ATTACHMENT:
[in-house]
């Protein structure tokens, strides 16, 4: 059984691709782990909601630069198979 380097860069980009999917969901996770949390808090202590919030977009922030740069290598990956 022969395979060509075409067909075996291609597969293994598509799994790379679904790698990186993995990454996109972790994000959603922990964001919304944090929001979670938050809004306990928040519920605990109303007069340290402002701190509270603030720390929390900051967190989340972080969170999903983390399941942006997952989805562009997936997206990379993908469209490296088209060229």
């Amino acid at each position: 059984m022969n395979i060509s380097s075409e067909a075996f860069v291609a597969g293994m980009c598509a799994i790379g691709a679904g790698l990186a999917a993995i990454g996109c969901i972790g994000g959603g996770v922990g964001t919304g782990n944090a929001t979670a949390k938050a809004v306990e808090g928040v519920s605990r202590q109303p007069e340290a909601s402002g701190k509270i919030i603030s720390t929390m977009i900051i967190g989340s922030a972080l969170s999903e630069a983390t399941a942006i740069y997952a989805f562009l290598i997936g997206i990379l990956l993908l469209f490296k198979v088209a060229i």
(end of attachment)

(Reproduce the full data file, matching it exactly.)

[in-house]
């Protein structure tokens, strides 16, 4: 059984691709782990909601630069198979 380097860069980009999917969901996770949390808090202590919030977009922030740069290598990956 022969395979060509075409067909075996291609597969293994598509799994790379679904790698990186993995990454996109972790994000959603922990964001919304944090929001979670938050809004306990928040519920605990109303007069340290402002701190509270603030720390929390900051967190989340972080969170999903983390399941942006997952989805562009997936997206990379993908469209490296088209060229």
């Amino acid at each position: 059984m022969n395979i060509s380097s075409e067909a075996f860069v291609a597969g293994m980009c598509a799994i790379g691709a679904g790698l990186a999917a993995i990454g996109c969901i972790g994000g959603g996770v922990g964001t919304g782990n944090a929001t979670a949390k938050a809004v306990e808090g928040v519920s605990r202590q109303p007069e340290a909601s402002g701190k509270i919030i603030s720390t929390m977009i900051i967190g989340s922030a972080l969170s999903e630069a983390t399941a942006i740069y997952a989805f562009l290598i997936g997206i990379l990956l993908l469209f490296k198979v088209a060229i």